ANSYS Workbench Tutorial Release 14
Structural & Thermal Analysis Using the ANSYS Workbench Release 14 Environment
Kent L. Lawrence
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Solid Modeling Fundamentals 1-1
Solid Modeling Fundamentals
1-1 OVERVIEW A simple L-shaped cross section is used to introduce basic solid modeling concepts with ANSYS DesignModeler. These tutorials explore solid modeling by:
A number of additional parametric, feature-based modeling possibilities and formulations are demonstrated in this chapter. 1-2 INTRODUCTION Solid modeling can be accomplished in a number of ways, and one favorite method involves starting with a two-dimensional shape and manipulating it to create a solid. That is the approach we will use for many of the object models created in this book. Figure 1-1 shows an L-shaped cross section that has been variously extruded, revolved, or swept along a curve to produce the solid object models shown.
Figure 1-1 Extruding, revolving, sweeping an L-shaped section.
1-2 Solid Modeling Fundamentals
In the following we use this simple L-shaped section as well as a circular section to illustrate the three fundamental solid modeling approaches mentioned above. 1-3 TUTORIAL 1A EXTRUSION Follow the steps below to create a solid model of an extrusion with an L-shaped cross section. 1. Follow the steps outlined in the previous chapter Figures I-1 through I-4 to Start
ANSYS Workbench. Double click Geometry or drag Geometry into the Project Schematic as shown below.
Figure 1-2 DesignModeler in the Project Schematic. The question mark indicates that cell A-2 is incomplete. 2. Select the small blue triangle for additional information.
3. Double click cell A-2 Geometry to start DesignModeler. Select millimeter length units > OK.
Solid Modeling Fundamentals 1-3
Figure 1-3 T1A solid.
We will sketch the L-shaped cross section on the XY Plane. Make it 35 mm high, 20 mm wide with 5 mm thick legs. 4. Select XYPlane as in the figure below. Then click on the Look at icon to view the
Figure 1-4 Select the sketching plane.
1-4 Solid Modeling Fundamentals
Figure 1-5 Sketching on the plane XY plane. 5. Sketching. Change from Modeling to Sketching by selecting the Sketching tab. Select Draw > Line 6. Use the line drawing tool to draw the left vertical edge of the L-shape. Left
click at the beginning and again at the end of the line. The V indicates that youve got it exactly vertical.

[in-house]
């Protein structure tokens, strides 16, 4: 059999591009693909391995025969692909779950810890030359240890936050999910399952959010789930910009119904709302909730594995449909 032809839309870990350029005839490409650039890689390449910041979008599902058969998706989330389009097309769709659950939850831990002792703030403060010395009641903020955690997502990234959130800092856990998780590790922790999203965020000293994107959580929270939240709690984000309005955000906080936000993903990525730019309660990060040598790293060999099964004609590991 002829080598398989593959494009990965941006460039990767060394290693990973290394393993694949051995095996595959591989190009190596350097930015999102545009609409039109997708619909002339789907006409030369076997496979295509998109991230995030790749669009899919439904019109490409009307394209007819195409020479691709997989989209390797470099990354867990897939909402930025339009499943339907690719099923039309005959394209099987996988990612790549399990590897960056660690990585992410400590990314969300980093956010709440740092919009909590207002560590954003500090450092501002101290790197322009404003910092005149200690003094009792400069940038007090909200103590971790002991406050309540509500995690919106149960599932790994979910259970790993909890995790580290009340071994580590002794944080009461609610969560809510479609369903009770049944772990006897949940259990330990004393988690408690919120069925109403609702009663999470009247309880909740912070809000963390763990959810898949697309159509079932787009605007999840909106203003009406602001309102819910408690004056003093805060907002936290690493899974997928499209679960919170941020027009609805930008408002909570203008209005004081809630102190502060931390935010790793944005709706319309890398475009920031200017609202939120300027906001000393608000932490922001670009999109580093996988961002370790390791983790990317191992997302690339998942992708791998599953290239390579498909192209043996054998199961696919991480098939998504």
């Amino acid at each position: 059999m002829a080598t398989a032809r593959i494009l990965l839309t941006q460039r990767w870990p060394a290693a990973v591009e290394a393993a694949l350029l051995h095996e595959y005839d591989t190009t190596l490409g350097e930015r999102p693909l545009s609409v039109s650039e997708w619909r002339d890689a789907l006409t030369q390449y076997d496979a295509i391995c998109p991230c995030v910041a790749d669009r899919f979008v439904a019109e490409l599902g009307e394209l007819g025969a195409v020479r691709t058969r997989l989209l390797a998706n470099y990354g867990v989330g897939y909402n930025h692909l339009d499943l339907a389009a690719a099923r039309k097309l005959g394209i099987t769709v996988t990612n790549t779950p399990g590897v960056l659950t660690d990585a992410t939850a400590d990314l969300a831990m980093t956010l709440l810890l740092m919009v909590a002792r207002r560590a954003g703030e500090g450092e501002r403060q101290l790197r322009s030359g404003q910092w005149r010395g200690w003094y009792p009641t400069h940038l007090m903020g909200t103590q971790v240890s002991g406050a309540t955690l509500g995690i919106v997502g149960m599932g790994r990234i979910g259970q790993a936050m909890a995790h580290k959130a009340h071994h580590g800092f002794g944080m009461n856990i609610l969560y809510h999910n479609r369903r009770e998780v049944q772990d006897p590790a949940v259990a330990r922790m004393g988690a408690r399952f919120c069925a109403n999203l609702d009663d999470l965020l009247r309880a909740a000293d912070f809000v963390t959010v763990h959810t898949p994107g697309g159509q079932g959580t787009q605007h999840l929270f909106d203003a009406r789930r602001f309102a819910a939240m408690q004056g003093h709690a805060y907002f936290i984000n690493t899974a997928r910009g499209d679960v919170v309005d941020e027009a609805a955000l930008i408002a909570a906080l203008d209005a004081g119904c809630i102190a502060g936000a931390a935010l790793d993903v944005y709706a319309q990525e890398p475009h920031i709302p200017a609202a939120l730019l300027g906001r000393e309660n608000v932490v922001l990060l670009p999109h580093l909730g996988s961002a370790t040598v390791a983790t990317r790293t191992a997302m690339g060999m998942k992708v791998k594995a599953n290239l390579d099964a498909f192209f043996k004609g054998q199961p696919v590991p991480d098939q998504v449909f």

Figure 1-6 Left edge of the L-shape.
Solid Modeling Fundamentals 1-5
7. Continue sketching until you have something like what is shown below. Left click at the beginning and again at the end of each line. (Notice that the top edge is not quite horizontal.) If you need to change something, use Undo to back up or use New Selection, Edge filter to select a line, press the delete key and redraw it. Also note that the cursor changes shape when it is snapped onto another point or axis.
Figure 1-7 L-section sketch.
Use the constraints options horizontal to make the top edge horizontal and equal length to make sure that the vertical and horizontal legs of the L are of the same thickness. 8. Sketching > Constraints > Horizontal
Left click the top edge.
Figure 1-8 Sketching constraints. 9. Sketching > Constraints > Equal length
Left Click the top edge and then the right edge. The figure is just a sketch so far, and a number of different dimensioning schemes could be used to produce the section we want. We will use the Sketching > Dimensions options to give it the desired properties. 10. Sketching >
Dimensions > General Left click and (hold down the button) on the left vertical edge of the section and drag the dimension to place.
Figure 1-9 Left edge.
1-6 Solid Modeling Fundamentals
The V1 means this is the first vertical dimension for this sketch. Continue with General dimensioning to specify H3 and V2. Dont dimension the top edge; it has to be equal to V2. The bottom edge is located directly on the X axis but we need to locate the vertical edge with respect to the Y axis. 11. Sketching > Dimensions > Horizontal Left click the left vertical edge then click
the dotted Y axis and drag the H3 dimension to a convenient location.
Figure 1-10 L-section sketch with all dimensions. The current values for the dimensions depend upon the scale used in the sketching process, e.g., H3 = 21.126 mm in the Details of Sketch1 box shown in figure above. 12. Edit the dimensions to give them the desired